Out of this World! The Richard Mille Planetarium TelluriumOur solar system has even been reduced to a mechanical wristwatch with this recent Christiaan van der Klaauw "Planetarium." Previously featured here-->Link

Other phenomenal wrist galaxies like the 1985 Ulysse Nardin's Planetarium Copernicus and more recent, the Trilogy Set including the Astrolabe.

Boy, if I didn't feel small in this Universe, I sure do now!


Lastly, learn about the very first mechanical astronomical device nearly 2000 years old, the ancient Greek Antikythera Celestial Calculator-->Link

Related Posts;
Other Astronomical Timepieces-->Link
All Clock Posts-->Link
Complication Timepieces-->Link
Richard Mille-->Link
$2,000,000 Hatching Astronomic Clock by Vacheron Constantin --> Link


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DIY Clock Design Competition at FurniCreations

DIY Clock Design Competition at FurniCreations
Here's a DIY clock design competition from FurniCreations.com. You must buy an LED clock kit from their website directly ($24) or you can print out their cut-out version for free.

I asked Mike Giles, owner of the Montreal based FurniCreations, for additional information in regards to the decision making process and what the winner can expect to receive; "On January 1st, 2008 (the competition deadline) we will be adding a voting system to the "show us your skills" gallery which will allow the general public to select their favorite design, once it is selected, the design will be added to our Spring lineup, crediting the designer and they will receive 50% of the profit on each piece that is sold of their design."

Here's an example of their clocks and how they're made-->Link
Furnicreations.com-->Link


Related Posts;
Vintu Tilt
Klok Nixie Tube Clock
Vacheron Constantin Astronomic Clock
Seth Thomas Sethosphere
A Clockwork Orange
Aurora Clocks
Talking Voxclock
History of Car Clocks
Clockmaster of NYC
Panasonic See Thru Clock

Wooden LED Clocks
Jumbo LED Clocks


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Clockwiser - Vinta Tilt & Homemade Kinetic Clocks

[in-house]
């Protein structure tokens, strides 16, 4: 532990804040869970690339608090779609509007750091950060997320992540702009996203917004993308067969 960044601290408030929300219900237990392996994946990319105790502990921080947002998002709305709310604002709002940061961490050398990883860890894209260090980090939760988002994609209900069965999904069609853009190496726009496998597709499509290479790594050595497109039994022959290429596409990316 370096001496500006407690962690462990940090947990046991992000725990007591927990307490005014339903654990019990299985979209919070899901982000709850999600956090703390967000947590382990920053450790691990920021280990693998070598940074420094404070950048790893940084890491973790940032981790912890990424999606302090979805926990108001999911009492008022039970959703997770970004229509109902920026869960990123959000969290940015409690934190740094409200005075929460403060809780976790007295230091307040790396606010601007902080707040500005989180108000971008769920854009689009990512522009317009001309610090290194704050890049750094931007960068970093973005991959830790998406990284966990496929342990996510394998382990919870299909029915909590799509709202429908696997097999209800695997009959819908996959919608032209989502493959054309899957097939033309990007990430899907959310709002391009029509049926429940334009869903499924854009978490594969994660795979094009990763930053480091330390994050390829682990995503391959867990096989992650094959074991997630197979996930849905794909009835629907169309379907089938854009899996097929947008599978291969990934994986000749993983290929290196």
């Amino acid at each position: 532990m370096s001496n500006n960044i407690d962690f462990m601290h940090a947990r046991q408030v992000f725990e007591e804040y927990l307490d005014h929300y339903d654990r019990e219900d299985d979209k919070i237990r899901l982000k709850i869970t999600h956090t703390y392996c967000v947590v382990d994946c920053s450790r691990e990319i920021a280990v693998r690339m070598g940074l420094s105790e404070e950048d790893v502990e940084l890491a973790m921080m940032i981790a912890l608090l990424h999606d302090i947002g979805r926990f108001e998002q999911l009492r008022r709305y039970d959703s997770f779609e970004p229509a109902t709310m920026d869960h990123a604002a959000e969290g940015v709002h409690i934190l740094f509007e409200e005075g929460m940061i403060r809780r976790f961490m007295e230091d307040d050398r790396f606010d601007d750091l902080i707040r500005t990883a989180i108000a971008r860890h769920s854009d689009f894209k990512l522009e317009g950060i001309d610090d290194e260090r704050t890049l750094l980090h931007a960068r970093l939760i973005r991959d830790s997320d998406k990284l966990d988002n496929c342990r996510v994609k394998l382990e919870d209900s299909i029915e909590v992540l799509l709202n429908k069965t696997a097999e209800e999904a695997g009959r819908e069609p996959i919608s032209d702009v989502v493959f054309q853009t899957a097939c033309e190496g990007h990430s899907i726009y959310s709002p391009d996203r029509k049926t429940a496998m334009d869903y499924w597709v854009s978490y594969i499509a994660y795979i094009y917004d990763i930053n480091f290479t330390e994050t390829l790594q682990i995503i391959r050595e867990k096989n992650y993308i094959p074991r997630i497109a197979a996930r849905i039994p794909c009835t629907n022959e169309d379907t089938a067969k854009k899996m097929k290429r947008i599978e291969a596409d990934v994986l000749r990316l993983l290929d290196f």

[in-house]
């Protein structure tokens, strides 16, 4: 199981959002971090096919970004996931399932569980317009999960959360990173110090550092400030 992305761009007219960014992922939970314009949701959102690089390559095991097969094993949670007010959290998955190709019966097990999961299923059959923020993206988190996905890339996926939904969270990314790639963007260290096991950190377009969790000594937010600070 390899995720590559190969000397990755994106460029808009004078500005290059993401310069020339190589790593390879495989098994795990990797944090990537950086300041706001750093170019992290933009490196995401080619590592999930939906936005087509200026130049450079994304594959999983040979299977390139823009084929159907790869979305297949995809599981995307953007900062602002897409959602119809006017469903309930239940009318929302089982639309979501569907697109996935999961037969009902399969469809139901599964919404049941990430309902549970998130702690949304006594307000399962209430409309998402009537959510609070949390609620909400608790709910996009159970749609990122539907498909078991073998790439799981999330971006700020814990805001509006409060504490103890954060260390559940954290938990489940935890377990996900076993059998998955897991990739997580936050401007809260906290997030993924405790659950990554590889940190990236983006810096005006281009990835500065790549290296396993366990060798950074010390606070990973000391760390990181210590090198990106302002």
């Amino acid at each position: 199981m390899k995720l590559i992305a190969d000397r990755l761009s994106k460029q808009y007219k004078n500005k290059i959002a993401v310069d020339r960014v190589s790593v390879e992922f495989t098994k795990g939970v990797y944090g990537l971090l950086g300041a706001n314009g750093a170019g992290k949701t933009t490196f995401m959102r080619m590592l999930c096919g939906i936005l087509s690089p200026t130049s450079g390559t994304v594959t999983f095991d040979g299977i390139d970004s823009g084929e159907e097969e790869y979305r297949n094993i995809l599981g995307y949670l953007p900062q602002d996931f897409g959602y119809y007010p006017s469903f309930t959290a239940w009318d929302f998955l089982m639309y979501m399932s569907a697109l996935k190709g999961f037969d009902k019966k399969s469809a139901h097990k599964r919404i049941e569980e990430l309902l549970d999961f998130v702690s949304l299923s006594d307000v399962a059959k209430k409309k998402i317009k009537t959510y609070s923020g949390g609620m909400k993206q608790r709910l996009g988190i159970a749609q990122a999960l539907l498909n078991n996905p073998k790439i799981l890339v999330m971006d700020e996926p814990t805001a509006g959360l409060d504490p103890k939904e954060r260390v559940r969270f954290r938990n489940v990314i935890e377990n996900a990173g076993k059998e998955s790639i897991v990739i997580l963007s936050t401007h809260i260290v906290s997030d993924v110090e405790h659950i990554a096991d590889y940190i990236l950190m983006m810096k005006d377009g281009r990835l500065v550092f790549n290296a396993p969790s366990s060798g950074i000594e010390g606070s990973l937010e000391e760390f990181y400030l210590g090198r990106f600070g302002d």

Japanese design company Vinta has created a wooden table clock that measures the time by rotating on its perfectly round bottom, tilting to one of two models that rotate once every hour or every minute.

Their description;
"We wanted to express the idea of "feeling the time", not "measuring the time". It can be shown from revolving slowly on its own axis once every hour with an ambiguous change in its inclination. And we used the preciseness of a Japanese craftman technique to make this delicate shape to revolve smoothly."

Product Link
Video Link

via Make




The website Instructables offers this step by step guide to making a cool kinetic op-art wall clock-->Link




Source via Make

Related Posts;
Klok Nixie Tube Clock
Vacheron Constantin Astronomic Clock
Seth Thomas Sethosphere
A Clockwork Orange
Aurora Clocks
Talking Voxclock
History of Car Clocks
Clockmaster of NYC
Panasonic See Thru Clock


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Time On The Road - A Dash of Dashboard Clock History

Time On The Road - A Dash of Dashboard Clock History
"Travelers have benefited from any number of portable timepieces over the years. During the 19th century, as more and more people began to travel by carriage, they needed timepieces that could travel with them. One such timepiece was the carriage clock, whose remarkably shockproof movement was perfected by the French watchmaker Abraham Louis Brequet in the late 18th century. In other instances, pocket watches were placed in leather holders that fit over the front board of the carriage. As inventors and manufacturers like Karl Benz, Gottlieb Daimler, Charles and J. Frank Duryea, Henry Ford, and Ransom E. Olds furthered development of the automobile, a new breed of clock was introduced—the car clock.

By 1908, speedometer companies were producing and marketing clocks as after-market accessories. Over the next decade, the car clock grew in popularity and several companies began catering to the growing market, including the Phinney-Walker Keyless Clock Company, the Warner Instrument Company, the Seth Thomas Clock Company, the Stewart Speedometer Company, the Chelsea Clock Company, and the Boston Clock Company. In some cases, there was a clear crossover between marine clocks and automobile clocks. Waltham, a major supplier of car clocks, marketed identical timepieces for both automobiles and boats.

Manufactures gave customers many choices offering models that mounted on general interior surfaces, dashboards, steering wheels, gearshifts, and rear-view mirrors. The winding mechanisms also evolved from key-wind clocks to stem-wind clocks to rim-wind clocks. During the 1930s and 1940s, electric automobile clocks were in production, but mechanical clocks were still being offered. It was not until 1950s and 1960s that electric clocks truly dominated the market, at least up until the advent of quartz technology. Today's car clocks mostly have quartz movements, however new technologies like Global Positioning Systems (GPS) are available as both production and after-market accessories."

From the NAWCC Museum


Time On The Road - A Dash of Dashboard Clock History1822 Carriage Clock by Breguet

Time On The Road - A Dash of Dashboard Clock History1905 Leather Dashboard Clock Holder

In the early days of the "horseless carriage", automobiles were open vehicles with a dash or kick board in front of the driver's legs. The first car clocks were often large timepieces in heavy leather holders which were slung over the dashboard.

Time On The Road - A Dash of Dashboard Clock History1911 Heuer "Time of Trip"